Russian Masseur and American Sci-Fi

The first massage I ever got professionally was in the Czech Republic in 2004.  I got the massage after a long hike in the Krkonoše Mountains.  I had gotten sun-burned, and my back was scarlet.  That didn’t prevent my Whitney-Houston-singing masseuse from massaging that area.  Despite the incredible pain, the desire for more professional massages has persisted over the years.  Now, back in the Czech Republic, it was time to indulge that urge.

I had researched massage places before my sisters’ visit, but the scheduling didn’t work out. Before settling on going to Krakow, I decided to schedule a massage at one of the places that I had researched, Hotel Maria.  I scheduled a 90-minute massage, which would cost me 520 kč (about $27).  The scheduling hadn’t been too complex.  I went into the hotel to the front desk and arranged it in Czech.  My only error was in remembering the correct time.  I still confuse the words for nine (devět) and ten (deset) in Czech.  So I arrived an hour early.  Given another hour, I indulged in some coffee and breakfast at a local café before the massage.

As I walked back to the hotel, I noticed a rather muscular man walking quickly in front of me in the exact same direction.  I instinctively knew it was the masseur, a fact confirmed minutes later.  The hotel advertised a Russian masseur, but I just remembered the Russian part, and in my weaknesses with words with English words with French etymology, I forgot that masseur indicates a male and masseuse a female.  (Just like the plural of chateau should be chateux and fiancé is a male and fiancée is female.) 

Soon, the same Russian man in new dress was escorting me to the spa section of the hotel.  I was confused as to what I was supposed to do, and soon found out that he spoke English.  He directed me into a room, handed me a small towel and a sheet and told me to undress.  What exactly was to be done with the sheet and towel was a little beyond me, but I got through it, and he came back, first cracked my back, and then took me to another room for the massage.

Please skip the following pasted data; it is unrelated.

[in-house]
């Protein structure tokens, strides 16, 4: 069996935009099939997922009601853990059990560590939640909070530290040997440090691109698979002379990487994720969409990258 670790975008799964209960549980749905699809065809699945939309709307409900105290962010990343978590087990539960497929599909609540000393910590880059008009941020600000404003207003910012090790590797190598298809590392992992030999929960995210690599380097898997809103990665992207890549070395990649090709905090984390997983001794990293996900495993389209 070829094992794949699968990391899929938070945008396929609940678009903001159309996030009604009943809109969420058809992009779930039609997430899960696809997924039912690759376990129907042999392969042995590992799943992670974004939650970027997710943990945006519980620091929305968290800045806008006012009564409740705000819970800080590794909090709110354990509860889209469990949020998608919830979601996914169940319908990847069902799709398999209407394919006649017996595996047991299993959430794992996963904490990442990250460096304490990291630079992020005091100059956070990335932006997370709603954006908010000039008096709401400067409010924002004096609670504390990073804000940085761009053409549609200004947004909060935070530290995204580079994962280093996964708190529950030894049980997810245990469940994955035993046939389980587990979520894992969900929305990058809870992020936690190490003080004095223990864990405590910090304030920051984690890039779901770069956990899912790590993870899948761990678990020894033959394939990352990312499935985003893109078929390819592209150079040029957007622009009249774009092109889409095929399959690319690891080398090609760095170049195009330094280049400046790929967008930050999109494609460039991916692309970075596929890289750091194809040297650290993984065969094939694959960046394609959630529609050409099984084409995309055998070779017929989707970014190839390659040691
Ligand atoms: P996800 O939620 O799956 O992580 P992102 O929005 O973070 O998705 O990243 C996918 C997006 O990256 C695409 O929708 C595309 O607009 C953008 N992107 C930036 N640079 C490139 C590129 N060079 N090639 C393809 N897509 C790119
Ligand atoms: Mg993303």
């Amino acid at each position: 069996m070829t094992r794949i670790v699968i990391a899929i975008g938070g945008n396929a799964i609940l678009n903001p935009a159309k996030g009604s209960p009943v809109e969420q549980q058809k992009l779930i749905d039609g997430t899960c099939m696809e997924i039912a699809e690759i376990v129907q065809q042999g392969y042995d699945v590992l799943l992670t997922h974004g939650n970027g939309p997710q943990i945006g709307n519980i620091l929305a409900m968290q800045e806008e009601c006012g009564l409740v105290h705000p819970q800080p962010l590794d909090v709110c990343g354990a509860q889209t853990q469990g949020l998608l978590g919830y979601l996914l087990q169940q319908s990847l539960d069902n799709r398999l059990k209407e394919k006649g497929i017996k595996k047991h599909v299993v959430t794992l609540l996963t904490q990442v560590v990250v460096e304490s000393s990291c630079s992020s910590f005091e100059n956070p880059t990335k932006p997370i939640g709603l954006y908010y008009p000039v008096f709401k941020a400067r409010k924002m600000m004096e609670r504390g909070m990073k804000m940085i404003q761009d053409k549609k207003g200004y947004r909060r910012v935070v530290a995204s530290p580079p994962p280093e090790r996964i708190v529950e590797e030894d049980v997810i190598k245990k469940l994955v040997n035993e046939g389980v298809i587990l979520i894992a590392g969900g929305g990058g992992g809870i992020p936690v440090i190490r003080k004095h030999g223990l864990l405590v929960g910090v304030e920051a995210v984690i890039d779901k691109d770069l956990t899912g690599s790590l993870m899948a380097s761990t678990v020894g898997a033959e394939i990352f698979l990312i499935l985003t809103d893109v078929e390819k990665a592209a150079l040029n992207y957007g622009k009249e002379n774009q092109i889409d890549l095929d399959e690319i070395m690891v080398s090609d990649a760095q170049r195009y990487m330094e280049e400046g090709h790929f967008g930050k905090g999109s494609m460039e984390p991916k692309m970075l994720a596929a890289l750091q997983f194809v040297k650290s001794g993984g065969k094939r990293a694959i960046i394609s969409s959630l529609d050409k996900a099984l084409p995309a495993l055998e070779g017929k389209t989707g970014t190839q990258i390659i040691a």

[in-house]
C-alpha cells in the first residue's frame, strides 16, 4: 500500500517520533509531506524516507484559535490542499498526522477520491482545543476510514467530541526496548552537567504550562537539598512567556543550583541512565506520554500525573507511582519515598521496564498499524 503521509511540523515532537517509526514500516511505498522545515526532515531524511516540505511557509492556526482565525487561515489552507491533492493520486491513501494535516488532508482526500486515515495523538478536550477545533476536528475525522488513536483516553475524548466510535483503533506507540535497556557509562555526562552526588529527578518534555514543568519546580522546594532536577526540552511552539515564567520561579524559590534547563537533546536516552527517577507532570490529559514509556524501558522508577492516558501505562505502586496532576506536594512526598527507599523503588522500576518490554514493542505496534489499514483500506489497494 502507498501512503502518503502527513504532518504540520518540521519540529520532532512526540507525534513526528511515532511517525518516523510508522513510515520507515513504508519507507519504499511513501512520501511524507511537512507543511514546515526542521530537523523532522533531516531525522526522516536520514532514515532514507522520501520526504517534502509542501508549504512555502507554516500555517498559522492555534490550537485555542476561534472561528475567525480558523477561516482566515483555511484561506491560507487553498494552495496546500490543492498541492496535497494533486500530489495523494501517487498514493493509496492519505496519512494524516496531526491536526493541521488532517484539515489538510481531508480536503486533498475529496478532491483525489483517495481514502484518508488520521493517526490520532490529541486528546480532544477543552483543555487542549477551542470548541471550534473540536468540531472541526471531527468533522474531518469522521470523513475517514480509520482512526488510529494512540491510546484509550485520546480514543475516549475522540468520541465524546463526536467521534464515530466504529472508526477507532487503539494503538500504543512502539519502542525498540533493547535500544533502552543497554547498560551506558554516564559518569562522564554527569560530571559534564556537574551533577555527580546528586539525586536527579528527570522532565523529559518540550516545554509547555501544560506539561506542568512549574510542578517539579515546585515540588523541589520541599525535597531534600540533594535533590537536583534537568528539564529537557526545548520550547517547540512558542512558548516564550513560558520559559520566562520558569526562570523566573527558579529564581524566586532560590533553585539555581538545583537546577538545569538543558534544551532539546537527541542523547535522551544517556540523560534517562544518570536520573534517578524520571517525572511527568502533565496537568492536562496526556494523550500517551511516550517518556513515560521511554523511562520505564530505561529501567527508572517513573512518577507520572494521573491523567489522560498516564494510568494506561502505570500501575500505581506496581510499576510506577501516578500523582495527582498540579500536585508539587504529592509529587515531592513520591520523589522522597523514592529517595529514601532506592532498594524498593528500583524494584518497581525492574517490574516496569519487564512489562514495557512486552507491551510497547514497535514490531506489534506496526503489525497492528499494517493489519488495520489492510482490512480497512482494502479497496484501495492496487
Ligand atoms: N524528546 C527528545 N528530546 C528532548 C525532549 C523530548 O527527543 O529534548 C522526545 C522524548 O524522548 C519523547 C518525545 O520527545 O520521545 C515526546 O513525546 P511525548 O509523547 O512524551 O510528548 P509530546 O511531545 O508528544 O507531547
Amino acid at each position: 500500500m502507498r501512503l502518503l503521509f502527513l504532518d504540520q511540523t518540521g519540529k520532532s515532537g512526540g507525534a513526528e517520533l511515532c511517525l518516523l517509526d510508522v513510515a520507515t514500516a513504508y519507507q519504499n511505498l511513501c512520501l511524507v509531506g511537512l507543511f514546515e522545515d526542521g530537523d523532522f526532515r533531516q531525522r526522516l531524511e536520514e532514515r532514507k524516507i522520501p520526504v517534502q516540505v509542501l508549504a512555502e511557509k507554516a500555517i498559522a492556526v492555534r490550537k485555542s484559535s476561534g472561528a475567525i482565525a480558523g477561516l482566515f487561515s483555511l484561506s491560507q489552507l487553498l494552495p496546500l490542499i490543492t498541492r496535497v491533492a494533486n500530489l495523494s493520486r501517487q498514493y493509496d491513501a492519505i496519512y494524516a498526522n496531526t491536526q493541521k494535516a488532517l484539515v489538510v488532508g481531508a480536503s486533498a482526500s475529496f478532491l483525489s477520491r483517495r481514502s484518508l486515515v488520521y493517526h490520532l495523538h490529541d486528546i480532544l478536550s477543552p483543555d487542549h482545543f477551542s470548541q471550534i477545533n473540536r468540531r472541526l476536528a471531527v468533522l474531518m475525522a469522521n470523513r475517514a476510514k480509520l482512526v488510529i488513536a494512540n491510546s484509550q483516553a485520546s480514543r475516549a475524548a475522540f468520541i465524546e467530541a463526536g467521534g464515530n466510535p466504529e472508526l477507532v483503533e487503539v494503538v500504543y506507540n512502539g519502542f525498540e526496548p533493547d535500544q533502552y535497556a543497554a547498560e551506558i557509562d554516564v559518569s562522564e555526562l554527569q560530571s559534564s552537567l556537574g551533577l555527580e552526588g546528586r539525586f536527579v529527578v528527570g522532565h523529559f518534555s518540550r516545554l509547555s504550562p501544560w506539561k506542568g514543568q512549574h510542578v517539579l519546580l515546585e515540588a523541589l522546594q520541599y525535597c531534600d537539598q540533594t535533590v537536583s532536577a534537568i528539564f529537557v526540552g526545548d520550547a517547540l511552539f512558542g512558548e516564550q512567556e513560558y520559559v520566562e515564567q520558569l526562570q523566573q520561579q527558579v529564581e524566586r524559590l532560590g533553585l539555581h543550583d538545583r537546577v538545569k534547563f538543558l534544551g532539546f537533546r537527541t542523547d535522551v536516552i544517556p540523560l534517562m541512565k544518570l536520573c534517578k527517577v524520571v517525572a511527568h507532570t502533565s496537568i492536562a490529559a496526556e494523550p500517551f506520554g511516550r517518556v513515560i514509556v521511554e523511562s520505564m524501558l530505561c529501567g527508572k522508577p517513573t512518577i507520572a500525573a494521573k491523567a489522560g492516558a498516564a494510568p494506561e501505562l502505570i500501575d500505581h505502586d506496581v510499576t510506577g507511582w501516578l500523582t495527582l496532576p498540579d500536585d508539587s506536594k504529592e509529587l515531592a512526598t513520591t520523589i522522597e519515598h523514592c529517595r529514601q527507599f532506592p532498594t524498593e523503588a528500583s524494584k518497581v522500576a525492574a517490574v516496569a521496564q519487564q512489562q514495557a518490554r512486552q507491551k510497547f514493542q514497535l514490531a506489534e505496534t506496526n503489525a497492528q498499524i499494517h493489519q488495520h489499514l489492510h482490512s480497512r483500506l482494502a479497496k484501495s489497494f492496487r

First I will say what did not happen during the next 90 minutes.  I wasn’t led into a quiet dark room with soothing music and candles.  I wasn’t left in the silence of this environment with only the relaxation to focus on.  And I certainly didn’t leave with the impression that I would melt because of how relaxed I was.

Rather, he led me to a room filled with natural sunlight.  The floors were cold, white tile, the walls white, and in the corner a TV monitor sat opposite a rolling office chair.  After lying down, he asked me if he could turn on music, and turned on some Russian rock music.  He apologized for his Russian accent before he began chatting about his three wives, his sons, grandson, son on-the-way, and his hometown: Vladivostok.  It was difficult for me to maintain a conversation with my head stuck down into the table, with a towel draped below.  But that didn’t deter his further questions and conversation.  We discussed Russian literature, and he told me that while I was reading Tolstoy and Dostoyevsky, Russians were reading American sci-fi. 

I learned that he was a surgeon in Russia and even used hypnosis and some other spiritual techniques in his practice.  Some of his current “patients” call him a “shaman” and then told me that the word “shaman” comes from the Tungus šaman, Tungus being the language of the Evenki people of northern Siberia—a people he takes some of his ancestry from.  When the massage finished, he asked if I had a few minutes and then he proceeded to show me pictures of his children and of Vladivostok.  A picture of his first wife appeared in a mix of his son’s wedding pictures. “That is her in front of her big car, that jeep-like car.  She is a female Genghis Khan.  You understand me?”  He showed me Vladivostok in photos and on a map and said it might be interesting to me.

None of this was what I had in mind when I scheduled the massage, but it was much better than I could have expected.  I have met some other Russians here, but this was the most extended and interesting conversation I have ever had with a Russian.  This experience is typical of many experiences I have had here.  I go into a seemingly “normal” situation and leave with another cultural encounter to reflect on.


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